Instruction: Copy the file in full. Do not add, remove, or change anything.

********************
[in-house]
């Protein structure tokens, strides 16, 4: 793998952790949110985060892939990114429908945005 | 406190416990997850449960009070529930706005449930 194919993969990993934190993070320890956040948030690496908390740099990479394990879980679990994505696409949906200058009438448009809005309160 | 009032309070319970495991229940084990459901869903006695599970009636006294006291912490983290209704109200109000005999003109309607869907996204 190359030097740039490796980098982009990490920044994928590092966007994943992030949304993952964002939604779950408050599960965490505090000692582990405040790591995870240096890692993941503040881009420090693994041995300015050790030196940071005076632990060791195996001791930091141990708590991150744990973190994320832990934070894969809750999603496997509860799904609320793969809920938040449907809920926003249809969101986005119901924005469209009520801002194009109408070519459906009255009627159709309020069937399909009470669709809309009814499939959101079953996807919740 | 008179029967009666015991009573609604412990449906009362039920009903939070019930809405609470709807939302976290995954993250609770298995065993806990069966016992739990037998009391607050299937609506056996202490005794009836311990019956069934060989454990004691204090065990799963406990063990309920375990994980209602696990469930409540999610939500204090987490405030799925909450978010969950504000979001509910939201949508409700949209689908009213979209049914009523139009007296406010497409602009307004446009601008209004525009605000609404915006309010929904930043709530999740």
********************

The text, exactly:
[in-house]
């Protein structure tokens, strides 16, 4: 793998952790949110985060892939990114429908945005 | 406190416990997850449960009070529930706005449930 194919993969990993934190993070320890956040948030690496908390740099990479394990879980679990994505696409949906200058009438448009809005309160 | 009032309070319970495991229940084990459901869903006695599970009636006294006291912490983290209704109200109000005999003109309607869907996204 190359030097740039490796980098982009990490920044994928590092966007994943992030949304993952964002939604779950408050599960965490505090000692582990405040790591995870240096890692993941503040881009420090693994041995300015050790030196940071005076632990060791195996001791930091141990708590991150744990973190994320832990934070894969809750999603496997509860799904609320793969809920938040449907809920926003249809969101986005119901924005469209009520801002194009109408070519459906009255009627159709309020069937399909009470669709809309009814499939959101079953996807919740 | 008179029967009666015991009573609604412990449906009362039920009903939070019930809405609470709807939302976290995954993250609770298995065993806990069966016992739990037998009391607050299937609506056996202490005794009836311990019956069934060989454990004691204090065990799963406990063990309920375990994980209602696990469930409540999610939500204090987490405030799925909450978010969950504000979001509910939201949508409700949209689908009213979209049914009523139009007296406010497409602009307004446009601008209004525009605000609404915006309010929904930043709530999740």